So, if you’re following along: Lynn Hirschberg outed M.I.A. as a member of the bourgeoisie in her New York Times Magazine profile of the artist via a selective anecdote involving a truffle-flavored french fry; M.I.A. struck back by Tweeting Hirschberg’s number to the world; Hirschberg averred to the Observer‘s John Koblin that this action was “infuriating and not surprising,” not to mention “unethical”; at which point M.I.A. posted a covert recording of Hirschberg ordering the dreaded french fries; which led the intrepid Koblin to call Hirschberg back, asking for further comment. Which she then gave:
“I was just trying to explain to her what was on the menu,” Hirschberg told the Observer yesterday, not entirely convincingly. “I don’t think the French fries illustrate that much about her character.” This statement, of course, is entirely disingenuous–details like the above are included in profiles precisely because they are assumed to be illuminating, character-wise. Otherwise features like the ones Hirschberg specializes in would be mere laundry lists of articles of clothing, menu-orders, trivial pleasantries, small talk, and the rest of the life-noise that gets excluded in shaping a portrait of another human being through words.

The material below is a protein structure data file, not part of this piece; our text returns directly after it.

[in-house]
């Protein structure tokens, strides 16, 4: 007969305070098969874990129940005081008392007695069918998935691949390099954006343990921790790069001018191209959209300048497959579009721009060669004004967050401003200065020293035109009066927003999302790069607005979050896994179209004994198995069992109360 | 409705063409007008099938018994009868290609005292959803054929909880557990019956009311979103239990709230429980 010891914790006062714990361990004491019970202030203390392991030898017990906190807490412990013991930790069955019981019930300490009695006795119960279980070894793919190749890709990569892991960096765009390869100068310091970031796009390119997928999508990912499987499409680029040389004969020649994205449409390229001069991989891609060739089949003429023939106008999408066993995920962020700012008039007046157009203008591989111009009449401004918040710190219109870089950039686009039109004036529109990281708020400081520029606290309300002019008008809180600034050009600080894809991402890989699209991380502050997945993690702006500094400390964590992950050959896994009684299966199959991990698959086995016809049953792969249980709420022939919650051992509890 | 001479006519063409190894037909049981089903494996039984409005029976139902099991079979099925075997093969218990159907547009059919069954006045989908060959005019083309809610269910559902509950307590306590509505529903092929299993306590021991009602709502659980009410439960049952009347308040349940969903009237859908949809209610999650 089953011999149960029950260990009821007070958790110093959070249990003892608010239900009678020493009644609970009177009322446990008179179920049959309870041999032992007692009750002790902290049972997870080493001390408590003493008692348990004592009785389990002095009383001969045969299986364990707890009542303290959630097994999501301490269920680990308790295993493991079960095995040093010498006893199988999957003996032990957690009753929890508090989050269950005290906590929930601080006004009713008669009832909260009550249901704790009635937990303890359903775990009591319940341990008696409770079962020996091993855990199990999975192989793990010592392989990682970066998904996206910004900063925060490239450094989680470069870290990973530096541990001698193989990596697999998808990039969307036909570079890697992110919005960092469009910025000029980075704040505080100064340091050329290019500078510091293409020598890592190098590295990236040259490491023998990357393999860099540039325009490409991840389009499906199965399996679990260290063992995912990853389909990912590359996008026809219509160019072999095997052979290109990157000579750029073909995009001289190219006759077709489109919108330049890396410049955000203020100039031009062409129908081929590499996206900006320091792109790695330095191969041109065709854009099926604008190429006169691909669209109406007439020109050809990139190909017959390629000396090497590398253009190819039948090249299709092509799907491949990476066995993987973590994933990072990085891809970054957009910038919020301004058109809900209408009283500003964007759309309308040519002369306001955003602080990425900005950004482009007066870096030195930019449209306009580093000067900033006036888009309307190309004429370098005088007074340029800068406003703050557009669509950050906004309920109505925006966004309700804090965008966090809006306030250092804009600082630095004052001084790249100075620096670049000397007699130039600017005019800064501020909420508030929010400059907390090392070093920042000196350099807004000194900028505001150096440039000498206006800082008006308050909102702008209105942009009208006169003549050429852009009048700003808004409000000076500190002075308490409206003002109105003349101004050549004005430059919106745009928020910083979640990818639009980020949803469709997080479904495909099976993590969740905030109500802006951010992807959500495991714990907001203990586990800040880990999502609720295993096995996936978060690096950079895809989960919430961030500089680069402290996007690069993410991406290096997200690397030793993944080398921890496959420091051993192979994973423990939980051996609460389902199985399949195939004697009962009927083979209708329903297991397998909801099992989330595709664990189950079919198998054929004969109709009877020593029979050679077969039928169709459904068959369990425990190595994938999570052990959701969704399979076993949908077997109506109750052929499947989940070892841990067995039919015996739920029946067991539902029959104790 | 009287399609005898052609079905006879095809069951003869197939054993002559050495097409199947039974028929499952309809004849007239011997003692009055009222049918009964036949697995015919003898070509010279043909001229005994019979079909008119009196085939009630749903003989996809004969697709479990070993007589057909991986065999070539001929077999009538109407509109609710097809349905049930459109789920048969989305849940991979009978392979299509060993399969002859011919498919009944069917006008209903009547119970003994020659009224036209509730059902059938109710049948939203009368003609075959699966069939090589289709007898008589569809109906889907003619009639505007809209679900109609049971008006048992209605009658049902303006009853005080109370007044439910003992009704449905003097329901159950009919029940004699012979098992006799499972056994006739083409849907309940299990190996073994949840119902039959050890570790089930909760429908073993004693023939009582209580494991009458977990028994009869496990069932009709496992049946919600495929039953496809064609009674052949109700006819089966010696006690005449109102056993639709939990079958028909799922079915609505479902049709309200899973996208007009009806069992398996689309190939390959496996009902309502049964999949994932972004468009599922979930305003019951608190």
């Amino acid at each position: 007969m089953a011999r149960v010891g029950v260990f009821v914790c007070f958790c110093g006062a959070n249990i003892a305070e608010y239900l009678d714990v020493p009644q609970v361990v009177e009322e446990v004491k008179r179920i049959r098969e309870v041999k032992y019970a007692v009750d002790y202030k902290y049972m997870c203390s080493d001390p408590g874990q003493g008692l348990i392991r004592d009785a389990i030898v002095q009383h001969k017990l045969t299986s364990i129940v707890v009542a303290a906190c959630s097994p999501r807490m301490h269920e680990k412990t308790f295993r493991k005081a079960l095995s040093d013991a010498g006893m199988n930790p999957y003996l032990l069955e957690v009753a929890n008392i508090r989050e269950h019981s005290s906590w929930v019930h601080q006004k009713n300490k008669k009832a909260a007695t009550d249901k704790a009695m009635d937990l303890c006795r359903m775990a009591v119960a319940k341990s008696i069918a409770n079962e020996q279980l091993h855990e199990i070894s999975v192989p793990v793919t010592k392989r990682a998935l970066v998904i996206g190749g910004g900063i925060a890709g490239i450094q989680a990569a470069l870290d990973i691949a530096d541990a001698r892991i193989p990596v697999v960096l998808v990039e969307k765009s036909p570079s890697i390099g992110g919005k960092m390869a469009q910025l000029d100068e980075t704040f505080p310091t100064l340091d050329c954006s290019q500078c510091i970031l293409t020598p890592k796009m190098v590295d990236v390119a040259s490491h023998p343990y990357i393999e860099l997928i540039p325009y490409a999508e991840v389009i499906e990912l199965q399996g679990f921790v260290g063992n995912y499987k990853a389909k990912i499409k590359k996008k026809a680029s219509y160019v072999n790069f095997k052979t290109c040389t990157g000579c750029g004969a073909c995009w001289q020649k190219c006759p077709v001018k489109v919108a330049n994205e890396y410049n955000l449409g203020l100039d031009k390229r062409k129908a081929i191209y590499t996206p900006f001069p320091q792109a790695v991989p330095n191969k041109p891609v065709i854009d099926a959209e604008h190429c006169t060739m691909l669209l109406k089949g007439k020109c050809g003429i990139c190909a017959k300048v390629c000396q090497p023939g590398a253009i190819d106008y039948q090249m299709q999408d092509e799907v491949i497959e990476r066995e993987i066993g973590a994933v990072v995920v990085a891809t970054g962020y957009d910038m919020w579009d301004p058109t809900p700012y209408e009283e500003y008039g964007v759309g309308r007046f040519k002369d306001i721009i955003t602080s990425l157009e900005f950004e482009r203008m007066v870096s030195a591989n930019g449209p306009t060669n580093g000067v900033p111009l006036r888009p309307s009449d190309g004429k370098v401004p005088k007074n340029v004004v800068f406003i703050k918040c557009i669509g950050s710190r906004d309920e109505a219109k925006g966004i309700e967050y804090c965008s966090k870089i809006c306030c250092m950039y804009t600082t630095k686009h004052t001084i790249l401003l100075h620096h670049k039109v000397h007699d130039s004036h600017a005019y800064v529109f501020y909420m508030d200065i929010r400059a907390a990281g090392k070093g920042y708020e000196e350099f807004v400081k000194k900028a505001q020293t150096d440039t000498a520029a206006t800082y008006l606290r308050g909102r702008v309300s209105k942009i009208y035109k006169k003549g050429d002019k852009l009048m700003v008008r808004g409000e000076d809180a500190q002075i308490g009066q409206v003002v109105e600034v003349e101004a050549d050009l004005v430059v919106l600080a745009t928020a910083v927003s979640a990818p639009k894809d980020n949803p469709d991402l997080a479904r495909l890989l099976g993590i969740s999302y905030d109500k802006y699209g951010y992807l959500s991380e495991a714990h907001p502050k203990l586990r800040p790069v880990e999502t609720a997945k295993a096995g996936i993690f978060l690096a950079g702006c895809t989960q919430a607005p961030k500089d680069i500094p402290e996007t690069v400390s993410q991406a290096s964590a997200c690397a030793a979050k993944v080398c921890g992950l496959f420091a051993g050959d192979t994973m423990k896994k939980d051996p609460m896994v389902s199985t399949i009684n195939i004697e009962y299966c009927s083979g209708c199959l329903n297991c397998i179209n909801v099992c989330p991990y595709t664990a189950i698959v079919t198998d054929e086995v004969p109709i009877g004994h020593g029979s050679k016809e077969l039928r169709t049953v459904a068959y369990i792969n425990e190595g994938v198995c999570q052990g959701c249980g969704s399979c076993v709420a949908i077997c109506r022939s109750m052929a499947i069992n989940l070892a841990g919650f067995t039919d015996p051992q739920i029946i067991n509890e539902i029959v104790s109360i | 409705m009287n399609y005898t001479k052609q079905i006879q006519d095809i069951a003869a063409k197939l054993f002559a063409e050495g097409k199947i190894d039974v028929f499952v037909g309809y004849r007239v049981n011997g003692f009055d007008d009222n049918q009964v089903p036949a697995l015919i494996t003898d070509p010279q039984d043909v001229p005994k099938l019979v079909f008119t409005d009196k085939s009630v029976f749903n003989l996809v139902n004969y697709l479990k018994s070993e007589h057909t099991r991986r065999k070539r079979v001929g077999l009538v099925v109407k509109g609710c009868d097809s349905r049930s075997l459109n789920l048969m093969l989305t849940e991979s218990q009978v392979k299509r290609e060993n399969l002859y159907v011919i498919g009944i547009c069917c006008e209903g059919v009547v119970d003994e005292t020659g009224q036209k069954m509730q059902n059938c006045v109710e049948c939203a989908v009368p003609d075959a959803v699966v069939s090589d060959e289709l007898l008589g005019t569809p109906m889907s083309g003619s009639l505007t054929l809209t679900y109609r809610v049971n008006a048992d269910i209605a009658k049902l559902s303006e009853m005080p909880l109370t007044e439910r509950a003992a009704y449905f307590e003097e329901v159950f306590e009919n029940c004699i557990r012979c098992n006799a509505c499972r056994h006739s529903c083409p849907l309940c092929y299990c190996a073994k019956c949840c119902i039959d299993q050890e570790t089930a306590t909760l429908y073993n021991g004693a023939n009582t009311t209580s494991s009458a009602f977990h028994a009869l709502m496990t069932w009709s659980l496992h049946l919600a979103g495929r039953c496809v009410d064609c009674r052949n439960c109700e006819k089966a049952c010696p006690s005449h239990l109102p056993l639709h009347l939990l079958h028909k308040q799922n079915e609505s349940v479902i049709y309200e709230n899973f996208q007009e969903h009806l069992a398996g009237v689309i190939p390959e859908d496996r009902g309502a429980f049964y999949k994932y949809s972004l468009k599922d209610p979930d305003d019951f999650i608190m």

And though it may be frustrating to Hirschberg to have her entire article undermined by one lousy aside–” I don’t think that’s the only example of contradictions in M.I.A.’s life,” she tells Koblin–it’s a kind of perverse justice for what was in fact a low blow. You are only as good as your worst sentence, when it comes to these things, so leave the cheap shots in at your own peril, profile-writers. Otherwise you might just find that the next exposé is about…you.
More on M.I.A., The Times and Truffle-Gate [Observer]